Following our discussion on postcolonial studies and online writing, I would like to invite you to the website Postcolonial Studies. “Begun in Spring 1996, it is intended to serve primarily as a resource for students of postcolonial literature and theory at Emory University. Another important objective, however, is to provide a site on the Web where people from around the country and around the world can come for an introduction to major topics and issues in Postcolonial Studies. The information provided is not intended to be either exhaustive or authoritative, but rather to furnish a scaffolding for more intensive explorations into a field that is rapidly becoming very important. More information and links will be made available each semester as students taking courses in the field make their contributions available.

Purpose: To explore the organisation of the site, the use of links and sections. Please visit the section Terms & Issues, in particular Performance & Installation Art and the ‘How to Cite our Web Pages’ section.

Task: After you studied Postcolonial Studies site, go back to our previous case study, the Keywords of Media theory. Compare: 1- the look and navigation of the site, 2- the purposes, the intended audience, the discourse used, and 3- the use of links and archiving method. Write a new post in tiip’s blog with a few paragraphs in which: 1- you compare the two sites, 2- discuss the genre of collaborative academic research and writing and 3- describe how you see your contribution to the thinking practices blog develop and shape the form it is taking.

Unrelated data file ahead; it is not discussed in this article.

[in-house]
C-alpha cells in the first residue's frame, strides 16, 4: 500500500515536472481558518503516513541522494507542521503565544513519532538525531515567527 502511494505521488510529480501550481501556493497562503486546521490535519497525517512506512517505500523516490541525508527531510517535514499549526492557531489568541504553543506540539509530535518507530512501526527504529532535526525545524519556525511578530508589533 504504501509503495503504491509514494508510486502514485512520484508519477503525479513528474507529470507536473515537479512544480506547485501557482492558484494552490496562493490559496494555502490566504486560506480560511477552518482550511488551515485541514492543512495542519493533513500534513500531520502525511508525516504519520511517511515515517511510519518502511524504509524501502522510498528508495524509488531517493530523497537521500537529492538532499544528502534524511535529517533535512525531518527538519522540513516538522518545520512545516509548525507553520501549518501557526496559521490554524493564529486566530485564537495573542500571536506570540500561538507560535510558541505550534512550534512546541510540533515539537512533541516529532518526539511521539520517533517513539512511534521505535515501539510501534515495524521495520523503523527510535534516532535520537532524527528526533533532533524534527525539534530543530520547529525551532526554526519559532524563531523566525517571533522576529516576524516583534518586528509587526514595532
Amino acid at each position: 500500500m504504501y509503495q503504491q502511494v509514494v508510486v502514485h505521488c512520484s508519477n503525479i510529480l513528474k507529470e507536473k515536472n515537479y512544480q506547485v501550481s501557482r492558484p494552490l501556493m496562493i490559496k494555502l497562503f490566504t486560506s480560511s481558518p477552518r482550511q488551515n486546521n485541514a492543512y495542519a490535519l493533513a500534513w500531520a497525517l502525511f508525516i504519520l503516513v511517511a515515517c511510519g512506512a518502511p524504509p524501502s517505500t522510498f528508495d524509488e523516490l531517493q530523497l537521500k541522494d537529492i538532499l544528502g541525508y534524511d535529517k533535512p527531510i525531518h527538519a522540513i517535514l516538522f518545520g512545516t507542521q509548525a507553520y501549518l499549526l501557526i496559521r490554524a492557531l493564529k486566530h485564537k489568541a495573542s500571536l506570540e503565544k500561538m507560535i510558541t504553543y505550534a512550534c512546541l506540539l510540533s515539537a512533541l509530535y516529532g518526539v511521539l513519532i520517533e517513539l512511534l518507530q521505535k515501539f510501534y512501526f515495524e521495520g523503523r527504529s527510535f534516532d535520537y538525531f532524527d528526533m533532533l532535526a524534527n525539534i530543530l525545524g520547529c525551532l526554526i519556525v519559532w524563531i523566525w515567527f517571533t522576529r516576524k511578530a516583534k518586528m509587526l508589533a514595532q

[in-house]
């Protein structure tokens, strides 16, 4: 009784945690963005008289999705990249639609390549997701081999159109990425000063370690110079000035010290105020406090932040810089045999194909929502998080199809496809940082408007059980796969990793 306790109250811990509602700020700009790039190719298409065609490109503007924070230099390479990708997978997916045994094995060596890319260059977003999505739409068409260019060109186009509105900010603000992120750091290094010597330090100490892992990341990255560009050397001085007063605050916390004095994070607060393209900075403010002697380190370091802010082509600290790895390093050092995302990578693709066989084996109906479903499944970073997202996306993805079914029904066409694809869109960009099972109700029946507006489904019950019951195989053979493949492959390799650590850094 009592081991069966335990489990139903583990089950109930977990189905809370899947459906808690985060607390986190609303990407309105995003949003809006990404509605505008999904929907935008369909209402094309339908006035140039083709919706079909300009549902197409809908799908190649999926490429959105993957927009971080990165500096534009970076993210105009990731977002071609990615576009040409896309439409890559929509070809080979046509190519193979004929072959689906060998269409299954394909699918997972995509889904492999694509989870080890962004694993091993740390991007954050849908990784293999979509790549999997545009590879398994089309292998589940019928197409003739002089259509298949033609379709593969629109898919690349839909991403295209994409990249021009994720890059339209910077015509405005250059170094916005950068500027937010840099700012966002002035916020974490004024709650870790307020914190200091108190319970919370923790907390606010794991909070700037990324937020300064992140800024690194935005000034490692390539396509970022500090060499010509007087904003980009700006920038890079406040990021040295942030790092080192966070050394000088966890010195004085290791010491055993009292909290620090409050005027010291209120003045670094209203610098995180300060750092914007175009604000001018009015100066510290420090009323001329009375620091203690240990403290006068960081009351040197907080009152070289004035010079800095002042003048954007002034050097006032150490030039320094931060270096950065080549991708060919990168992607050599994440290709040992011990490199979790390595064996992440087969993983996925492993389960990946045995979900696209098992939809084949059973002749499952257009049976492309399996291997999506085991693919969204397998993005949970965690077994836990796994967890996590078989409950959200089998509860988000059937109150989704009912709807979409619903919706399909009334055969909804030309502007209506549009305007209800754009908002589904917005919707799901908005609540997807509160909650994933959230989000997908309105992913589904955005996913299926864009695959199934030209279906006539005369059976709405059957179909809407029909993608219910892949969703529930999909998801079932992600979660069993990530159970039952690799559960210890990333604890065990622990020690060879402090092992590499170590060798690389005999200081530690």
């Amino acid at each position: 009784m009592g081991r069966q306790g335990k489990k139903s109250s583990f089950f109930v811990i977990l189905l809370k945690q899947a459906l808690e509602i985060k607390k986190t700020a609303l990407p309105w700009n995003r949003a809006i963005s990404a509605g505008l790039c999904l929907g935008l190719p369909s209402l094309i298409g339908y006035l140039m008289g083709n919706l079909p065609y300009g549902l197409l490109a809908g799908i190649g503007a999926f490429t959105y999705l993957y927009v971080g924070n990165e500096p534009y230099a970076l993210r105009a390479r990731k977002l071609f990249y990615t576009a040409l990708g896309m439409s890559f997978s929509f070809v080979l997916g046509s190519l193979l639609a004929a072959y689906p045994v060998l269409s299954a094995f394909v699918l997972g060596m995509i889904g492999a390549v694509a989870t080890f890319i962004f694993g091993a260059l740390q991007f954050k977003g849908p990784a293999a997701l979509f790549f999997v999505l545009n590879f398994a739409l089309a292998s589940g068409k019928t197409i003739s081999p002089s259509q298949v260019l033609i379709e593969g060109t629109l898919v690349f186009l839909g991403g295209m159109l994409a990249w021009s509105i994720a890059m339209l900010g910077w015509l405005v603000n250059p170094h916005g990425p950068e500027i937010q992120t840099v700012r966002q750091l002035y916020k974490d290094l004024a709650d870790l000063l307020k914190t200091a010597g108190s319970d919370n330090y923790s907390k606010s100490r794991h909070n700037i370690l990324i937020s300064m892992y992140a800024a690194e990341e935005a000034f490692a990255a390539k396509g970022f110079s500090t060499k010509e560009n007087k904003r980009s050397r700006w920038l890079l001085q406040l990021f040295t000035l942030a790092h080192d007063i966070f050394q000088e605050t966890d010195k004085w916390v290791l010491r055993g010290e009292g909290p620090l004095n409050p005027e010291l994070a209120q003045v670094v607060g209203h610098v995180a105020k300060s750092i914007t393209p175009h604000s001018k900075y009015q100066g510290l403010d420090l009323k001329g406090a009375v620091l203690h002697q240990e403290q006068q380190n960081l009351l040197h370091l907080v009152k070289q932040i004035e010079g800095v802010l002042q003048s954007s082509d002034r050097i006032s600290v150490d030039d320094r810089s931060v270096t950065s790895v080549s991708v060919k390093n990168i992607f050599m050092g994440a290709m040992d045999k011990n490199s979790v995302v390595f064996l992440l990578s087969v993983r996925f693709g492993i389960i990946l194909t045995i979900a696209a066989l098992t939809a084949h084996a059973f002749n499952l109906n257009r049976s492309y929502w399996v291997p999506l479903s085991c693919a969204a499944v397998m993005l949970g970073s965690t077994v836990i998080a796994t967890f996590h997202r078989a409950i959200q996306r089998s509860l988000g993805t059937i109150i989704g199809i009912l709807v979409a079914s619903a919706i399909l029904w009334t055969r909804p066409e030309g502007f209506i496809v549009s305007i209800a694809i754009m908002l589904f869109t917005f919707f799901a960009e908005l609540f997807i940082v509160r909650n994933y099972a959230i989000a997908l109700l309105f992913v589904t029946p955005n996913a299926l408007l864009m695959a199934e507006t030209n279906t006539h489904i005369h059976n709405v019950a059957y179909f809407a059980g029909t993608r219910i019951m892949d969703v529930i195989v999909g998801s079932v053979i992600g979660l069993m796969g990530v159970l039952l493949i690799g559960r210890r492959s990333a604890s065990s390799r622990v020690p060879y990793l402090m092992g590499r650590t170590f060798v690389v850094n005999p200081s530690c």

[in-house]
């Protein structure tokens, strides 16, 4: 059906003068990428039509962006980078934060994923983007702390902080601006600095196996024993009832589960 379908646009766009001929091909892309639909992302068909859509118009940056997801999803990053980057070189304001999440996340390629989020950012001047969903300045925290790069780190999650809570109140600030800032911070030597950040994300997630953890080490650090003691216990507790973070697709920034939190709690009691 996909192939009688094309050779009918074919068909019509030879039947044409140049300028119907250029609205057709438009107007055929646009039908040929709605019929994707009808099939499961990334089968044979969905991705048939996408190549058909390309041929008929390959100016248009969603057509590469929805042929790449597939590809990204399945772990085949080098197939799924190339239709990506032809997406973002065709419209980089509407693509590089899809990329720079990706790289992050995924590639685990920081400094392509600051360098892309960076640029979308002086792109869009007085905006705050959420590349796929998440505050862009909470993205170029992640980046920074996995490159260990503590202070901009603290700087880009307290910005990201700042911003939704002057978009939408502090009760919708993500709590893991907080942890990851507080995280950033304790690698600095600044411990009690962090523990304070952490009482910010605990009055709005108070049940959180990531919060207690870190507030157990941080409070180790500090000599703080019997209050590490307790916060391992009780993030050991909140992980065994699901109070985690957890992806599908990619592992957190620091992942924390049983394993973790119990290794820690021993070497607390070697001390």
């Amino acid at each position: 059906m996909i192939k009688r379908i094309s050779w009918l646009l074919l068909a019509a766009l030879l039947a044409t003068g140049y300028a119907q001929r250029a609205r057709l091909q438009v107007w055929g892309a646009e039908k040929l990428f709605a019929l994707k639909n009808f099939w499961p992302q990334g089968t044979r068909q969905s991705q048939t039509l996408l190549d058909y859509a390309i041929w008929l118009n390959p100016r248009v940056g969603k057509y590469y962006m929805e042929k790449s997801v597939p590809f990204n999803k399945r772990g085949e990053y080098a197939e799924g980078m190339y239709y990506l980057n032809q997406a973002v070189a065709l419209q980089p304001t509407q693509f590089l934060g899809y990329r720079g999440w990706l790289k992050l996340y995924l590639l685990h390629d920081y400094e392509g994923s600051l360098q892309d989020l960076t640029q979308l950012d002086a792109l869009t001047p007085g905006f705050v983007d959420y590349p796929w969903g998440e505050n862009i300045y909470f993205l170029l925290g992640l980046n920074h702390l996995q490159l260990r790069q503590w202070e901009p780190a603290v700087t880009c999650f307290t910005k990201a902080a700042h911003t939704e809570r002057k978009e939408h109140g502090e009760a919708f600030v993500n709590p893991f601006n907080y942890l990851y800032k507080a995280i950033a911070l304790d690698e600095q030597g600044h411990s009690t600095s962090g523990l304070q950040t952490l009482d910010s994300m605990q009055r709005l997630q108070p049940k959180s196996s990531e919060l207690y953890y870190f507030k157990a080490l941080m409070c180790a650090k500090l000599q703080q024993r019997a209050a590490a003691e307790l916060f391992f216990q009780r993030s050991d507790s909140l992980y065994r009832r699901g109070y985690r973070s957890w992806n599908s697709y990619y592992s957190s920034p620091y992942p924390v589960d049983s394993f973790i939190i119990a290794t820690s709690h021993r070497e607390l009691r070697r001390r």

Respond: Come back to the tiip’s blog, read your classmates posts and leave a comment with your feedback.

Task: wednesday, January 30th
Respond: friday, february 1st

Thank you!


About paula roush

I am a Lisbon-born artist based in London, UK. I am the founder of msdm, a platform for art practices that are mobile-strategies-[of]-display-[and]- mediation. It is a platform for both individual and collaborative work, shown in the context of exhibitions, publications, conferences and teaching/seminars. I work with photography, archives, found material and performance through editing strategies that investigate notions of authorship, authenticity, history and memory. I am interested in publishing as artists’ practice and as platform to explore the intersections between the roles of artist, editor and curator. My current projects look at ideas of (re) production in the work of art, resulting in publications in several formats that encompass the hand-made, the print on demand and the ebook.
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